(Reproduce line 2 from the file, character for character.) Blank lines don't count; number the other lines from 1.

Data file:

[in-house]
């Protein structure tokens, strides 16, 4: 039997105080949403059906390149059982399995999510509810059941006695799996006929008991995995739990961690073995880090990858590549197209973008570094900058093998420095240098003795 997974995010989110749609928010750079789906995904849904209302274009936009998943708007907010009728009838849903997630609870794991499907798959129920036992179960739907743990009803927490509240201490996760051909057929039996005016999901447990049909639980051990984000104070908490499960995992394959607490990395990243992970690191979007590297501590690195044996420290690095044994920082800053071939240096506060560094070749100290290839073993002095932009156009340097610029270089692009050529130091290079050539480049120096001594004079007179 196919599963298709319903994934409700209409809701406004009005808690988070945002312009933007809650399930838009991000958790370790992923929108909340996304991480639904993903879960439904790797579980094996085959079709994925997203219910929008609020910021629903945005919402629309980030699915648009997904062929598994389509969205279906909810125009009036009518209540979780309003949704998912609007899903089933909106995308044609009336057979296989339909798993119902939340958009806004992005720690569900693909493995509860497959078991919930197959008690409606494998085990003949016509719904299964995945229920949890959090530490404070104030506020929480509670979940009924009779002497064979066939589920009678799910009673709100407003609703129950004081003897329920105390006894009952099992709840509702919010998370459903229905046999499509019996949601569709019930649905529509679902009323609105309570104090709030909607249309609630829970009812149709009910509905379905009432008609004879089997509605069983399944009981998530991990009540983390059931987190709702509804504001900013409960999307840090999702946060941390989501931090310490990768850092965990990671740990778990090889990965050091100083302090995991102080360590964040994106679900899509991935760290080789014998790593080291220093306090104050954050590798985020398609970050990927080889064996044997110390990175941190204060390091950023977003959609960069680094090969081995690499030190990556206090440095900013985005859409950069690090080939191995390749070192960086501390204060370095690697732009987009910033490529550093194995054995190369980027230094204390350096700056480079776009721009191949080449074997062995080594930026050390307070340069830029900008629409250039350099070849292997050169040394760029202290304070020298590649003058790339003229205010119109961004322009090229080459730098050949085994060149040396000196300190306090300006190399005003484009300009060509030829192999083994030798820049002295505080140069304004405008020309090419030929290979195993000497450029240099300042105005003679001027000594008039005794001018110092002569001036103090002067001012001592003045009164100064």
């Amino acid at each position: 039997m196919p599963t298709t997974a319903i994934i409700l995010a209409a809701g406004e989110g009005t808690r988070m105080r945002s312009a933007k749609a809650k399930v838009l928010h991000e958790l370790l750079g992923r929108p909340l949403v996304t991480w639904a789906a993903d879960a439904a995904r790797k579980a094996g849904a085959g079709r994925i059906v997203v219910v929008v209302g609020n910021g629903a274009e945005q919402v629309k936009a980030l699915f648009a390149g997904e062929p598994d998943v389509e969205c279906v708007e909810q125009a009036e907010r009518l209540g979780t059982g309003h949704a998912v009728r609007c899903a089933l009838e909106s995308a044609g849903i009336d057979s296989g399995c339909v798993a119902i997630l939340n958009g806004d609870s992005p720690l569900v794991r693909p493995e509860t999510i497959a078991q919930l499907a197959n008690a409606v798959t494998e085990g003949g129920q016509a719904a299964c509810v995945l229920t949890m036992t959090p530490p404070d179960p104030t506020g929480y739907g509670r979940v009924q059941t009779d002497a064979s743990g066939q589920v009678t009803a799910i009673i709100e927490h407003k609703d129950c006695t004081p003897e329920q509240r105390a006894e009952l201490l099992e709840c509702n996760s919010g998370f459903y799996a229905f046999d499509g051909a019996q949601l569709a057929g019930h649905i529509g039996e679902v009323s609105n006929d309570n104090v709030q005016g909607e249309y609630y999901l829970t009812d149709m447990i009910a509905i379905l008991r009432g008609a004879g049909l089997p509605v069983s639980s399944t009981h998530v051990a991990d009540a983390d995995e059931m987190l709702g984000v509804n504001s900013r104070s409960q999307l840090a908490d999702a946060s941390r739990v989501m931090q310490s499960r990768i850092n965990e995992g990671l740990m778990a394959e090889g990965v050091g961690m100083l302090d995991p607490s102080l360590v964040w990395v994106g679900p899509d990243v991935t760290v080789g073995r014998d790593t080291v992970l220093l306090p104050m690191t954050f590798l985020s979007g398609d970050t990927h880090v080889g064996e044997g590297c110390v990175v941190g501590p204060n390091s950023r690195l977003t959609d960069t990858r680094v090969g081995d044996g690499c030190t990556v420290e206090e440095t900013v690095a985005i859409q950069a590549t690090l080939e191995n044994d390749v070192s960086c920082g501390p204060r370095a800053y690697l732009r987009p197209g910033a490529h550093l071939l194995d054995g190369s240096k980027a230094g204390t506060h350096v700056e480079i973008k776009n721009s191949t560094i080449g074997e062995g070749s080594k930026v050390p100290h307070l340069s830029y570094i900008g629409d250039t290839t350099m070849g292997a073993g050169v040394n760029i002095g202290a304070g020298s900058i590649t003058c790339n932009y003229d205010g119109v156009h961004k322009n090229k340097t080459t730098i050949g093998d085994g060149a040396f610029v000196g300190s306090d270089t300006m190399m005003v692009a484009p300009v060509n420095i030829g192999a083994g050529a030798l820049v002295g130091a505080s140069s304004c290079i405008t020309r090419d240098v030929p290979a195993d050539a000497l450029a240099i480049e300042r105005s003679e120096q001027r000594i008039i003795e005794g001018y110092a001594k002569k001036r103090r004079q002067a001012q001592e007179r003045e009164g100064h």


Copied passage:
């Protein structure tokens, strides 16, 4: 039997105080949403059906390149059982399995999510509810059941006695799996006929008991995995739990961690073995880090990858590549197209973008570094900058093998420095240098003795 997974995010989110749609928010750079789906995904849904209302274009936009998943708007907010009728009838849903997630609870794991499907798959129920036992179960739907743990009803927490509240201490996760051909057929039996005016999901447990049909639980051990984000104070908490499960995992394959607490990395990243992970690191979007590297501590690195044996420290690095044994920082800053071939240096506060560094070749100290290839073993002095932009156009340097610029270089692009050529130091290079050539480049120096001594004079007179 196919599963298709319903994934409700209409809701406004009005808690988070945002312009933007809650399930838009991000958790370790992923929108909340996304991480639904993903879960439904790797579980094996085959079709994925997203219910929008609020910021629903945005919402629309980030699915648009997904062929598994389509969205279906909810125009009036009518209540979780309003949704998912609007899903089933909106995308044609009336057979296989339909798993119902939340958009806004992005720690569900693909493995509860497959078991919930197959008690409606494998085990003949016509719904299964995945229920949890959090530490404070104030506020929480509670979940009924009779002497064979066939589920009678799910009673709100407003609703129950004081003897329920105390006894009952099992709840509702919010998370459903229905046999499509019996949601569709019930649905529509679902009323609105309570104090709030909607249309609630829970009812149709009910509905379905009432008609004879089997509605069983399944009981998530991990009540983390059931987190709702509804504001900013409960999307840090999702946060941390989501931090310490990768850092965990990671740990778990090889990965050091100083302090995991102080360590964040994106679900899509991935760290080789014998790593080291220093306090104050954050590798985020398609970050990927080889064996044997110390990175941190204060390091950023977003959609960069680094090969081995690499030190990556206090440095900013985005859409950069690090080939191995390749070192960086501390204060370095690697732009987009910033490529550093194995054995190369980027230094204390350096700056480079776009721009191949080449074997062995080594930026050390307070340069830029900008629409250039350099070849292997050169040394760029202290304070020298590649003058790339003229205010119109961004322009090229080459730098050949085994060149040396000196300190306090300006190399005003484009300009060509030829192999083994030798820049002295505080140069304004405008020309090419030929290979195993000497450029240099300042105005003679001027000594008039005794001018110092002569001036103090002067001012001592003045009164100064």